Thank you Grandma!

When I’m crafting and creating, I always think of you. Your hands were never idle, even when you were resting. You would embroider or crochet, and both the sewing machine and the loom were in daily use.

Maybe I had no patience to sit by your side and learn every trick in the book, but I was always allowed to keep you company for a chat, a snack or to sit and sift through your buttons and trim. And growing a little older, you never said no to finding some fabric I could use, or to letting me use your tools.

What a mess I must have made, and how useless my products were! How angry I would be when you offered advice when I struggled, and how often I left my projects unfinished in frustration! You would still sit patiently and correct my errors and complete my work.

I never got to thank you for all this when you were still around. I never appreciated it then. I did not think I was one bit good at crafting, since in school I could never excel in following the patterns, and pleasing the teachers. I also could not draw, what-so-ever! So I decided I was not creative in that area, and stopped crafting. For years! Not until I became a mother myself 11 years ago, and I decided I wanted to knit a baby blanket. That blanket is still in my closet, unfinished… I now know knitting is also not for me… But it still triggered something, and I started some small projects, bought a little paint, my own home printer, and a digital camera. I don’t know exactly how Grandma, but all this has grown over the past 11 years. A lot!

I have gone full cycle and come to realize how much I love crafting. You’d probably still frown at my choices, I don’t knit, I don’t weave, I rarely ever make clothes or floor mats or anything useful! I don’t even crochet or embroider pretty linens or tablecloths… What is left, you say? Everything else! Art! All the quirky and whimsical things no one told me about when I was a child. Combining things in new ways. Seeing things from alternative perspectives.

I have you to thank for all of this, for patiently laying down the foundation when I was growing up! Being a mother myself now, I remind myself every day of that wisdom, always trying to engage my girls in whatever projects we encounter. Even if they don’t succeed in making a perfect pillow, those seems are practice, threading the machine 15 times is practice. Cutting the fabric wrong is practice, and getting a little help to finish stuff when needed is essential to feeling rewarded. I have learned from you Grandma, and my girls are now learning from me, even if they don’t know it yet.

Wings of Whimsy: Easter Decoupage - #diy #napkins #easter

My grandmother Oddny was born in 1909 on a farm in the small town of Hornindal, Norway. Her parents Nils and Brita were married the year before in 1908. Nils at age 34 and Brita at age 25, which around that time was rather old. Their wedding photo is in cabinet card style, suggesting how remote they were, since cabinet cards were not much used into the Edwardian era. The picture of my grandmother was taken by a traveling photographer around her first birthday, spring 1910. The family did not receive the photo until several years later, when it came sent from America – in color! My grandmother used to tell me this was the first photo in color to arrive in Hornindal. She always said it was real color. I believe it is hand tinted in Iowa. Any expert advice on this matter would be greatly appreciated!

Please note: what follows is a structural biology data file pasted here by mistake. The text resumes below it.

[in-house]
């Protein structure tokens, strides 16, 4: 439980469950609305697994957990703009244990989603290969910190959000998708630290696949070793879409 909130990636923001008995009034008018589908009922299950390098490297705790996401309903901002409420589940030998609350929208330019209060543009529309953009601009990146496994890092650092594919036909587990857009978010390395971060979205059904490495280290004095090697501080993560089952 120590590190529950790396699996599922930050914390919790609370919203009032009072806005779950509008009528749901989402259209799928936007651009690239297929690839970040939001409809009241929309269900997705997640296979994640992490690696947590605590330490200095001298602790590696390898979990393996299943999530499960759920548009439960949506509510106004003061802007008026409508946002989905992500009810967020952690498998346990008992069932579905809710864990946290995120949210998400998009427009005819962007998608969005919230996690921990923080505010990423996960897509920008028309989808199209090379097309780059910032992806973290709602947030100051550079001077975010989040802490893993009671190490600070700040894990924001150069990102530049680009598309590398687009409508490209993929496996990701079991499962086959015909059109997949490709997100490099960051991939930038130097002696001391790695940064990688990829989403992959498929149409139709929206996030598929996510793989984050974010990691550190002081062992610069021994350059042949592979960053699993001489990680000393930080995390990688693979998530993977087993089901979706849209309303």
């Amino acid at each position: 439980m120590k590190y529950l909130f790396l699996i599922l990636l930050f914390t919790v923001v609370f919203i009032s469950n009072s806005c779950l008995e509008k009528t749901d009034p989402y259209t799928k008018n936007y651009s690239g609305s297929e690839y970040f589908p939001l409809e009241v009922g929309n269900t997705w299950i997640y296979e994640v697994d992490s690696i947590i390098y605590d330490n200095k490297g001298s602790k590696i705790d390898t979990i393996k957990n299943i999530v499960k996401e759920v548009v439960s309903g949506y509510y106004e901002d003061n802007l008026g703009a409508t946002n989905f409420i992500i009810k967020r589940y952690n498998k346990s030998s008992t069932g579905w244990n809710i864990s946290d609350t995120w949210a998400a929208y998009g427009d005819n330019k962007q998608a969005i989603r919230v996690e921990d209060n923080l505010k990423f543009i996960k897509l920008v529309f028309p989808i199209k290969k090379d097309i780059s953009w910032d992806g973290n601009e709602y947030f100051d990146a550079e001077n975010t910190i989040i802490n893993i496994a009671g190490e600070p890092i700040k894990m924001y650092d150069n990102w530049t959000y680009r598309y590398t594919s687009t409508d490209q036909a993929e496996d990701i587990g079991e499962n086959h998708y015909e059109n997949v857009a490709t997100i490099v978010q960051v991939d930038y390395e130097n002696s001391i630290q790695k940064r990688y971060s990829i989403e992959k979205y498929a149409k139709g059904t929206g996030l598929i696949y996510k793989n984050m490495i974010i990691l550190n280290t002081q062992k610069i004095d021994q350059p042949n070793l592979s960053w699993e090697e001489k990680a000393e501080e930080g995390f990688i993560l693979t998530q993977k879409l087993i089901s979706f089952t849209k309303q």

I love vintage photographs from this era. Most of the time I don’t know anything about the people depicted, not even their names. I only have a few real family pictures in my collection, and it’s needless to say: they are priceless to me 😀

I’d love for my Grandma and my Great-Grandparents to travel the world now, but please attach their details on the back of what you use them for 🙂

Wings of Whimsy: Oddny Bakke 1910 Hornindal Norway  - free for personal use #vintage #photography #baby #printable #freebie

Oddny Bakke, 1910. Hornindal, Norway.

Wings of Whimsy: Oddny - Greeting from Iowa  - free for personal use #vintage #photography #baby #printable #freebie

Oddny – Greeting from Iowa

Wings of Whimsy: Nils & Brita Taraldset 1908 Hornindal Norway - free for personal use #vintage #photography #wedding #printable #freebie

Nils & Brita Taraldset, 1908. Hornindal, Norway.

These files are free for your personal use and enjoyment. Go to the folder below to download my “high quality grandparents” <—- I really enjoyed writing that!

Download Printable

Wings of Whimsy: Easter Decoupage - #diy #napkins #easter

I had to include a couple more pictures of my thrifted girl & unicorn figurine, the silver halo made by my daughter Torunn (age 9) and my decoupaged crafts. Are they not absolutely adorable??? I think even Grandma would have approved 🙂Wings of Whimsy: Easter Decoupage - #diy #napkins #easter

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11 thoughts on “Thank you Grandma!